“I thought, ‘Wow this is fun,’” Miler said.

For four years starting in 1988, Miler devoted time into competing as a professional triathlete. Making no more than $5,500 in a year, the lack of income did not deter Miler from the sport.

“Triathlon became a way of life,” she said.

Life consisted of getting up, training, eating and sleeping. Wash, rinse, repeat. Eventually, Miler came to a point where the training and hard work to thrive in the sport felt mundane and inconsequential.

“There should be more to life than just training,” she said. “The triathlon life is fun but also a grind.”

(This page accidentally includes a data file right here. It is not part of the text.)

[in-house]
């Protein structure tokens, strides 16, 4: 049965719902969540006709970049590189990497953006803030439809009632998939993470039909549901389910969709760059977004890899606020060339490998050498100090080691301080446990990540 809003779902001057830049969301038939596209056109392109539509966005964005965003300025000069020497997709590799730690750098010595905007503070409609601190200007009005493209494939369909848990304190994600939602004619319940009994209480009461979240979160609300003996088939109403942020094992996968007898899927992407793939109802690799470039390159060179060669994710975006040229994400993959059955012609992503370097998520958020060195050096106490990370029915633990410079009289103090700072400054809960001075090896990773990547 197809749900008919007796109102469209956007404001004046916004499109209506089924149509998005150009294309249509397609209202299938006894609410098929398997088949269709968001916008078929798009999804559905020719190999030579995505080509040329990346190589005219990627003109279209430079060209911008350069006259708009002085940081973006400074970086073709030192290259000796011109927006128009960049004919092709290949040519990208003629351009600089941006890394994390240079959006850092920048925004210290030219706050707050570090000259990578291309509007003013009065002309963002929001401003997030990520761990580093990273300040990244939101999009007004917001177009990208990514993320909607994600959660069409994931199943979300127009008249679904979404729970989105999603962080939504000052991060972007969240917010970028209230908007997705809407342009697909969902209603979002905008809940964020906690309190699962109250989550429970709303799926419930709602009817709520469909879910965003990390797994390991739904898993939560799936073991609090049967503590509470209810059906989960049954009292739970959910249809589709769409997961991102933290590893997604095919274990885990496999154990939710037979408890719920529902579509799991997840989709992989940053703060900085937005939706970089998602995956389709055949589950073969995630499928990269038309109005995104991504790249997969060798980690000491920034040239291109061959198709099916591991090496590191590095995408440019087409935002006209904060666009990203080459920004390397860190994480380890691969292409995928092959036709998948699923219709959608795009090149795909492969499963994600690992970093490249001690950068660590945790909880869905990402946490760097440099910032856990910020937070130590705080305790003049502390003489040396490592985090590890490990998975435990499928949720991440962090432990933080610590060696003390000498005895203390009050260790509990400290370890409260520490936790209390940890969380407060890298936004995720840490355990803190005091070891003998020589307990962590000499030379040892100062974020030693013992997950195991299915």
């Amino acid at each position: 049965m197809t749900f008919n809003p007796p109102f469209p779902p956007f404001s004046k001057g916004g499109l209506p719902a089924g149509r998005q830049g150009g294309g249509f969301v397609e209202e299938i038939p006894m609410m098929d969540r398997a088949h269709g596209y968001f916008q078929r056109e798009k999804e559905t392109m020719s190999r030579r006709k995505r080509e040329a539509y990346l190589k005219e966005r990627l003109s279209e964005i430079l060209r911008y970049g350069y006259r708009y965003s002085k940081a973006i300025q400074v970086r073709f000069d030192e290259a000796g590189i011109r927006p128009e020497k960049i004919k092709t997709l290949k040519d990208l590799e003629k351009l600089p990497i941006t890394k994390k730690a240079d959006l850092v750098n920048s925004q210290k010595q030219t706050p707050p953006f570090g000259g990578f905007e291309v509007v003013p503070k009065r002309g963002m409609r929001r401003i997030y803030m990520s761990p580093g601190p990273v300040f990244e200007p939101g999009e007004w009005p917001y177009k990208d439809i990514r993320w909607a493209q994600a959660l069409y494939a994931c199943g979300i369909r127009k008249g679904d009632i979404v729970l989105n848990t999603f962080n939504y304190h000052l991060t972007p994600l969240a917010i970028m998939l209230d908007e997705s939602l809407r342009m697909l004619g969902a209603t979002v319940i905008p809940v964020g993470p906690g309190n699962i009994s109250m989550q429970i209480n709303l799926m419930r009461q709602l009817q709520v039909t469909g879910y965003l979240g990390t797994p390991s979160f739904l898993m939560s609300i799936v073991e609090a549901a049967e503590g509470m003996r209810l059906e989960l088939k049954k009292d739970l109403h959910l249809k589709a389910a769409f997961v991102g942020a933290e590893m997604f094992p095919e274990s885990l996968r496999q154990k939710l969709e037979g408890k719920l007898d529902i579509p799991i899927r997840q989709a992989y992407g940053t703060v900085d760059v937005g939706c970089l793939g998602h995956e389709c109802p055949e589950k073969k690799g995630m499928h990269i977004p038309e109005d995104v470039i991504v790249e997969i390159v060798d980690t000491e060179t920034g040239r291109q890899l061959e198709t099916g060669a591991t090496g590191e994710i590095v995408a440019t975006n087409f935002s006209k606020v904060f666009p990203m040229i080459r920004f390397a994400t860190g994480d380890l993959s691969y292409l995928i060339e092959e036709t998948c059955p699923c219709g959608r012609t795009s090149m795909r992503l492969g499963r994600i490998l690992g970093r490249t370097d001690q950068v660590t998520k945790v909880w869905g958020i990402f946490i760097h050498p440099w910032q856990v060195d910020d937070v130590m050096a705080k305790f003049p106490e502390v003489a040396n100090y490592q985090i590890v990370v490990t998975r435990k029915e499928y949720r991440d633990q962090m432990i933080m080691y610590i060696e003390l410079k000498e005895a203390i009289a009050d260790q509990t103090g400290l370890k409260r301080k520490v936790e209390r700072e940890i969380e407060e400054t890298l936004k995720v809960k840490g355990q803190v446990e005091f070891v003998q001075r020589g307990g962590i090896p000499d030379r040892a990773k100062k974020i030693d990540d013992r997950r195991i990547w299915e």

So, she pursued coaching.

At WEST Express, there are eight coaches on staff, with Miler being the head coach. Her main focus is on the senior group, which is comprised of 77 swimmers, ages 12 and older — all of whom she knows.

“I have always liked coaching,” she said. “It’s fun to make a difference.”

While coaching continues to play a large role in her life, she still finds time for pushing herself individually. In September of 2012, some of her friends finally convinced Miler to do an Ironman race, consisting of 2.4 miles of swimming, followed by 112 miles of biking and ended by running a marathon, 26.2 miles. Miler had put off racing an Ironman for years, but finally decided to try one.

Turns out, she had the fastest amateur female swim time.